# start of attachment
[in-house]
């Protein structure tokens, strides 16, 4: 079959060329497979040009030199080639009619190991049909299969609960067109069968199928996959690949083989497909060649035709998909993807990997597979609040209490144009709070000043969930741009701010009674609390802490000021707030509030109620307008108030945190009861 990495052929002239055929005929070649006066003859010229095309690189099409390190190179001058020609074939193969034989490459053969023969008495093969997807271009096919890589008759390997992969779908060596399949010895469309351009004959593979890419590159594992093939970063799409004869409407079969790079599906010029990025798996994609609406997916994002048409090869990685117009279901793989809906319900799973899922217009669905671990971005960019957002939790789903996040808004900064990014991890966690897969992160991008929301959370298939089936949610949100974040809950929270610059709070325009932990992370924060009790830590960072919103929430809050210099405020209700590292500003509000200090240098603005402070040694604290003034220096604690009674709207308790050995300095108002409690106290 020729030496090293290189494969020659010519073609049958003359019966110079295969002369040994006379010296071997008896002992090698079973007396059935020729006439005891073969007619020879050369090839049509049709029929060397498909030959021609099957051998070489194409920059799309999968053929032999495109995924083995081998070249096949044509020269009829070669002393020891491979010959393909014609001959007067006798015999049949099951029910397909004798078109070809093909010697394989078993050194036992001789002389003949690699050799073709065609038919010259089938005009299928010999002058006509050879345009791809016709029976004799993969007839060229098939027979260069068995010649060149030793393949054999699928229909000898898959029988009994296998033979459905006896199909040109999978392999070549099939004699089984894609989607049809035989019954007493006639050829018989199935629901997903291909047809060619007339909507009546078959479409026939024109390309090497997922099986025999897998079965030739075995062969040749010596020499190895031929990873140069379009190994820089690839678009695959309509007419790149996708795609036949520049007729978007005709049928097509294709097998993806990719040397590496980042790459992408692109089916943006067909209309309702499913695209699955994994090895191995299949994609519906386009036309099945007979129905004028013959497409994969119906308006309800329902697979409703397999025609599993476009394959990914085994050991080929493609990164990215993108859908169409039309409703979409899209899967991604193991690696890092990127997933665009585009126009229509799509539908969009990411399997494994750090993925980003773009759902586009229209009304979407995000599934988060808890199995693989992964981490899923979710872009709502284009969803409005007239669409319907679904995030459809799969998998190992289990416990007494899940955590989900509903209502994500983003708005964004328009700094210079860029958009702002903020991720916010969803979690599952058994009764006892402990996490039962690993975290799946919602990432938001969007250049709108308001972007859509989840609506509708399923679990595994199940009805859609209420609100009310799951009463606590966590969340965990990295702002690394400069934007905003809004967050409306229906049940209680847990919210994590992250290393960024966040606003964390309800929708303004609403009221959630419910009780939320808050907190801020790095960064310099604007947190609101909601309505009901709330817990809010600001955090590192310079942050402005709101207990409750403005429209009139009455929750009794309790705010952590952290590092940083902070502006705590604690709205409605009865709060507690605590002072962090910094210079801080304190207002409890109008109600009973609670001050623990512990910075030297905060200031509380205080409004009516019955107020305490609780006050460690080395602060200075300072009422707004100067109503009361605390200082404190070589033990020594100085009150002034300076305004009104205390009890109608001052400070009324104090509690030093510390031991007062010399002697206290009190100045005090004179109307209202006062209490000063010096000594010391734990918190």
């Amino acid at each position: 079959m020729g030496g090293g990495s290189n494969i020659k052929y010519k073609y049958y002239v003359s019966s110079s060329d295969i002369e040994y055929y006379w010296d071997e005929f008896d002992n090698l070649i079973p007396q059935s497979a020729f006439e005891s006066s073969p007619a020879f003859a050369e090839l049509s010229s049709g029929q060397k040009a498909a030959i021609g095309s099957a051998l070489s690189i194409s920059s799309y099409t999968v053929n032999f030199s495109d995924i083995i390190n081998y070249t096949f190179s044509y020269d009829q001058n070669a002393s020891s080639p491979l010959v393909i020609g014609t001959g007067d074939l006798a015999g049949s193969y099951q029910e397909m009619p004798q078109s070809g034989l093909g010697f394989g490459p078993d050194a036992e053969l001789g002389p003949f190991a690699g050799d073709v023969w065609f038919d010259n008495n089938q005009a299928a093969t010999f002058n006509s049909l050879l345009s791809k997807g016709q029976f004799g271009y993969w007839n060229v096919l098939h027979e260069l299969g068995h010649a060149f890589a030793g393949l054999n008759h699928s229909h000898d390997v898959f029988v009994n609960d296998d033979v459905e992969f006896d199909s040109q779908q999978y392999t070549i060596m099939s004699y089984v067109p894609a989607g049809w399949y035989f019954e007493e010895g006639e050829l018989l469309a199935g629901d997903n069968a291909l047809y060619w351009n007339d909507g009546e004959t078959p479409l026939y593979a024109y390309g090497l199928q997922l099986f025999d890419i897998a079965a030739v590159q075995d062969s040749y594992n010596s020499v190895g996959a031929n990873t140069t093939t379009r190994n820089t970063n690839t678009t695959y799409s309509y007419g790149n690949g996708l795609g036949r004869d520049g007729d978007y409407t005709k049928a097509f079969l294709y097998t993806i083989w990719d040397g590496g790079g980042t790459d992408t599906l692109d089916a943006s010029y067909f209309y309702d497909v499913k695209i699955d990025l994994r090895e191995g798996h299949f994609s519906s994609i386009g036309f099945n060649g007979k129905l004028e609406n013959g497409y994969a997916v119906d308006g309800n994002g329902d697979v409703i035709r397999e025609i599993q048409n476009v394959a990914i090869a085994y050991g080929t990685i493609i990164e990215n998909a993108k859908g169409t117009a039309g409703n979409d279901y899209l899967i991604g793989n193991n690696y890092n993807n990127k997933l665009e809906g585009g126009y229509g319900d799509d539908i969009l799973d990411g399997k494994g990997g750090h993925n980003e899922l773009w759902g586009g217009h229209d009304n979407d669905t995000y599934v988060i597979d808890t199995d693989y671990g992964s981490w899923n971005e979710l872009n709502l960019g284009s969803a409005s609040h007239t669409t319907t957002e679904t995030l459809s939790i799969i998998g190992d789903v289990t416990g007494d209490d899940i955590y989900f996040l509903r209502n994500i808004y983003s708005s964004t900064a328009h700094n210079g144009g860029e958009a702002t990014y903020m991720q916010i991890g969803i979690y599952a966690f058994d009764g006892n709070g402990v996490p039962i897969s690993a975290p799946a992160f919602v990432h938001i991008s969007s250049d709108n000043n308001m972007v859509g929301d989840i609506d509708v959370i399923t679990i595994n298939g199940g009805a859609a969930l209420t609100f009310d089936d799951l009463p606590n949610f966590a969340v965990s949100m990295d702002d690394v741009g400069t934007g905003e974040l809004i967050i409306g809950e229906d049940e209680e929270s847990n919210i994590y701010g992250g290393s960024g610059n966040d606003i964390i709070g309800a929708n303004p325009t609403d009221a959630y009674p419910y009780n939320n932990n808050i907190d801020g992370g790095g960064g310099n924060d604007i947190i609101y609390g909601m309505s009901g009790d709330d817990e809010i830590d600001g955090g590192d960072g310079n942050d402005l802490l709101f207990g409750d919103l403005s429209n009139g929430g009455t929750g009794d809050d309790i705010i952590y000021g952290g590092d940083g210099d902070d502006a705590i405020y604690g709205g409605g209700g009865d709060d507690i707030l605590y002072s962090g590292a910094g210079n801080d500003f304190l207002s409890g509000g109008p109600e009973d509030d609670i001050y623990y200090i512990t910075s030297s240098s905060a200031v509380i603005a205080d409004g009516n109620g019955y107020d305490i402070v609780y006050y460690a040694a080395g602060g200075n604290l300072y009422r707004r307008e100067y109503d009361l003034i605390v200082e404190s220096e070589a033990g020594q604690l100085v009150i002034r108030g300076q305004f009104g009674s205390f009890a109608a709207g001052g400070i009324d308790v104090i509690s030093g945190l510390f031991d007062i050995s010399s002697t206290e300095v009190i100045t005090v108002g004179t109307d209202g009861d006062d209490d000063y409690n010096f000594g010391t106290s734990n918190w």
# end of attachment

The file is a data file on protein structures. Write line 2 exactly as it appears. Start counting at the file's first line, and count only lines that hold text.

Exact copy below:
């Protein structure tokens, strides 16, 4: 079959060329497979040009030199080639009619190991049909299969609960067109069968199928996959690949083989497909060649035709998909993807990997597979609040209490144009709070000043969930741009701010009674609390802490000021707030509030109620307008108030945190009861 990495052929002239055929005929070649006066003859010229095309690189099409390190190179001058020609074939193969034989490459053969023969008495093969997807271009096919890589008759390997992969779908060596399949010895469309351009004959593979890419590159594992093939970063799409004869409407079969790079599906010029990025798996994609609406997916994002048409090869990685117009279901793989809906319900799973899922217009669905671990971005960019957002939790789903996040808004900064990014991890966690897969992160991008929301959370298939089936949610949100974040809950929270610059709070325009932990992370924060009790830590960072919103929430809050210099405020209700590292500003509000200090240098603005402070040694604290003034220096604690009674709207308790050995300095108002409690106290 020729030496090293290189494969020659010519073609049958003359019966110079295969002369040994006379010296071997008896002992090698079973007396059935020729006439005891073969007619020879050369090839049509049709029929060397498909030959021609099957051998070489194409920059799309999968053929032999495109995924083995081998070249096949044509020269009829070669002393020891491979010959393909014609001959007067006798015999049949099951029910397909004798078109070809093909010697394989078993050194036992001789002389003949690699050799073709065609038919010259089938005009299928010999002058006509050879345009791809016709029976004799993969007839060229098939027979260069068995010649060149030793393949054999699928229909000898898959029988009994296998033979459905006896199909040109999978392999070549099939004699089984894609989607049809035989019954007493006639050829018989199935629901997903291909047809060619007339909507009546078959479409026939024109390309090497997922099986025999897998079965030739075995062969040749010596020499190895031929990873140069379009190994820089690839678009695959309509007419790149996708795609036949520049007729978007005709049928097509294709097998993806990719040397590496980042790459992408692109089916943006067909209309309702499913695209699955994994090895191995299949994609519906386009036309099945007979129905004028013959497409994969119906308006309800329902697979409703397999025609599993476009394959990914085994050991080929493609990164990215993108859908169409039309409703979409899209899967991604193991690696890092990127997933665009585009126009229509799509539908969009990411399997494994750090993925980003773009759902586009229209009304979407995000599934988060808890199995693989992964981490899923979710872009709502284009969803409005007239669409319907679904995030459809799969998998190992289990416990007494899940955590989900509903209502994500983003708005964004328009700094210079860029958009702002903020991720916010969803979690599952058994009764006892402990996490039962690993975290799946919602990432938001969007250049709108308001972007859509989840609506509708399923679990595994199940009805859609209420609100009310799951009463606590966590969340965990990295702002690394400069934007905003809004967050409306229906049940209680847990919210994590992250290393960024966040606003964390309800929708303004609403009221959630419910009780939320808050907190801020790095960064310099604007947190609101909601309505009901709330817990809010600001955090590192310079942050402005709101207990409750403005429209009139009455929750009794309790705010952590952290590092940083902070502006705590604690709205409605009865709060507690605590002072962090910094210079801080304190207002409890109008109600009973609670001050623990512990910075030297905060200031509380205080409004009516019955107020305490609780006050460690080395602060200075300072009422707004100067109503009361605390200082404190070589033990020594100085009150002034300076305004009104205390009890109608001052400070009324104090509690030093510390031991007062010399002697206290009190100045005090004179109307209202006062209490000063010096000594010391734990918190």